Now, I would say to those people that we have no idea. No one's ever tried to do it before. There doesn't seem to be any obvious reason to assume the problem gets either harder or easier as you go up. But, it could be.

And you end up in vaguely the same conclusion as a techno-pessimist at that point. It's a little different. You wind up thinking, “Okay, this is potentially really game-changing. We have to think about how these human-level AIs are going to do stuff. And what does that mean and how should you use them and how should you regulate them?” There's a bunch of questions there. You have to think about it a little bit more seriously.

But still, it's just not that dangerous. We've had humans around for a long time, and, if you assume it's about as smart as a human, it's not that dangerous. Humans aren't that dangerous, it's going to be fine.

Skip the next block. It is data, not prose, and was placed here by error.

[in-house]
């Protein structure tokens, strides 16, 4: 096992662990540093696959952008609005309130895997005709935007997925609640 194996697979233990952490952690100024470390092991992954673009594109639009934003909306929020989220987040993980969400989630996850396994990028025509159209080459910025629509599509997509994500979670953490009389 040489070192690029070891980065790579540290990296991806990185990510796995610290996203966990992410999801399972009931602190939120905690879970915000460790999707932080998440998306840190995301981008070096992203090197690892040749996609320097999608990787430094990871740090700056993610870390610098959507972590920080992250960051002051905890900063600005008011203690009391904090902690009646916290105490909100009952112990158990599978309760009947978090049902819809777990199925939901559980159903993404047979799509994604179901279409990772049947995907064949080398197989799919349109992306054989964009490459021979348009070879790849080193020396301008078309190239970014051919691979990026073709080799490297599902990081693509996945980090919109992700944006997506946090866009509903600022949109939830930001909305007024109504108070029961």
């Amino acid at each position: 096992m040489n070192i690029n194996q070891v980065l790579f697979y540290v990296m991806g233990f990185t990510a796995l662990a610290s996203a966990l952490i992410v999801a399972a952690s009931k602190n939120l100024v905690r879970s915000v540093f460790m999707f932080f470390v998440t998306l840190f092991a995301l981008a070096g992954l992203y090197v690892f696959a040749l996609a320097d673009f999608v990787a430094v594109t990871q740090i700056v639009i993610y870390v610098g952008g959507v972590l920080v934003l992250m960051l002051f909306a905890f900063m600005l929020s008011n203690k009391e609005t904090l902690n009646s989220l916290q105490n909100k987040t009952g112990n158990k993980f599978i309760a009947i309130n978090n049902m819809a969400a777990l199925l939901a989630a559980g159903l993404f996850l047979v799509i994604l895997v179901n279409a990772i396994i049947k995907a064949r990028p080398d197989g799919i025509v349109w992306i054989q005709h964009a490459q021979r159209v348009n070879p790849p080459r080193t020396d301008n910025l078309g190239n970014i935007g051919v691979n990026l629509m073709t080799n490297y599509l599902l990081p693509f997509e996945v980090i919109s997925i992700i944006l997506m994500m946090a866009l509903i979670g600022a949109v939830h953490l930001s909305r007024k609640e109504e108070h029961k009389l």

So these people are optimistic about reaching human-level intelligence but pessimistic about iterating beyond that. What’s the last vector?

They believe that we're going to build a human-level intelligence, it's going to become self-improving, and there's no obvious endpoint to that process.

Within that faction, you have two subcategories:

  • [EA] people who believe the orthogonality thesis. [They question whether] a really smart AI intrinsically and automatically cares about cooperating with us: “Could this thing be super smart and also be optimizing for something we truly don't want it to optimize for? Because that would be bad.”
  • [e/acc] people who think that because it's smarter than us, that it's our child basically and it's okay if it turns us all into carbon dust that it uses to build new diamond navigators: “That's not a problem. It's good actually. The machine god is thermodynamically-favored.”